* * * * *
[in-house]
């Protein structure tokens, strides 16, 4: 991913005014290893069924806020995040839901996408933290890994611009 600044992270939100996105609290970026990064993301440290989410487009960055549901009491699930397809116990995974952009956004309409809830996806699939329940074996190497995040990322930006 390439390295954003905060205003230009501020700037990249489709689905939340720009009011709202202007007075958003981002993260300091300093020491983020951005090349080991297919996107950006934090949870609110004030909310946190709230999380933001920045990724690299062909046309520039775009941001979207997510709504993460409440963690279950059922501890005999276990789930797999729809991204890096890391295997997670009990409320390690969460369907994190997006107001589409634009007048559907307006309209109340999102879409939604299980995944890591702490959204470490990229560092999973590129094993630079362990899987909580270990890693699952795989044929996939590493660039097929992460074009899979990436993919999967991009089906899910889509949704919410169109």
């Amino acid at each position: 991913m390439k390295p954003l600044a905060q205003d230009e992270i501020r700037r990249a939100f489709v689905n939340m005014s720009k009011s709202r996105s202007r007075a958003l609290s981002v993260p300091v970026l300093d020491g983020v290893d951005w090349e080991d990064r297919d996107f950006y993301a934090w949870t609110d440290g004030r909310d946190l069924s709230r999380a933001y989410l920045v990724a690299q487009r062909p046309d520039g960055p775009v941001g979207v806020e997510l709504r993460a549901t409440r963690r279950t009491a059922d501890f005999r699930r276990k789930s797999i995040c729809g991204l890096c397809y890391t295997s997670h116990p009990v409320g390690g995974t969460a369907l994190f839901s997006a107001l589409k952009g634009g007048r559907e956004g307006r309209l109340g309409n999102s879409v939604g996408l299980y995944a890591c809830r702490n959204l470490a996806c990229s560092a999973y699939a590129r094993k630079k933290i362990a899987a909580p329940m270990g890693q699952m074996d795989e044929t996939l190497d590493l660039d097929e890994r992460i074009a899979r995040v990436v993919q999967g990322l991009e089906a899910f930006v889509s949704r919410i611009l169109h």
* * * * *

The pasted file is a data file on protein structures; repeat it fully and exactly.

[in-house]
């Protein structure tokens, strides 16, 4: 991913005014290893069924806020995040839901996408933290890994611009 600044992270939100996105609290970026990064993301440290989410487009960055549901009491699930397809116990995974952009956004309409809830996806699939329940074996190497995040990322930006 390439390295954003905060205003230009501020700037990249489709689905939340720009009011709202202007007075958003981002993260300091300093020491983020951005090349080991297919996107950006934090949870609110004030909310946190709230999380933001920045990724690299062909046309520039775009941001979207997510709504993460409440963690279950059922501890005999276990789930797999729809991204890096890391295997997670009990409320390690969460369907994190997006107001589409634009007048559907307006309209109340999102879409939604299980995944890591702490959204470490990229560092999973590129094993630079362990899987909580270990890693699952795989044929996939590493660039097929992460074009899979990436993919999967991009089906899910889509949704919410169109």
């Amino acid at each position: 991913m390439k390295p954003l600044a905060q205003d230009e992270i501020r700037r990249a939100f489709v689905n939340m005014s720009k009011s709202r996105s202007r007075a958003l609290s981002v993260p300091v970026l300093d020491g983020v290893d951005w090349e080991d990064r297919d996107f950006y993301a934090w949870t609110d440290g004030r909310d946190l069924s709230r999380a933001y989410l920045v990724a690299q487009r062909p046309d520039g960055p775009v941001g979207v806020e997510l709504r993460a549901t409440r963690r279950t009491a059922d501890f005999r699930r276990k789930s797999i995040c729809g991204l890096c397809y890391t295997s997670h116990p009990v409320g390690g995974t969460a369907l994190f839901s997006a107001l589409k952009g634009g007048r559907e956004g307006r309209l109340g309409n999102s879409v939604g996408l299980y995944a890591c809830r702490n959204l470490a996806c990229s560092a999973y699939a590129r094993k630079k933290i362990a899987a909580p329940m270990g890693q699952m074996d795989e044929t996939l190497d590493l660039d097929e890994r992460i074009a899979r995040v990436v993919q999967g990322l991009e089906a899910f930006v889509s949704r919410i611009l169109h």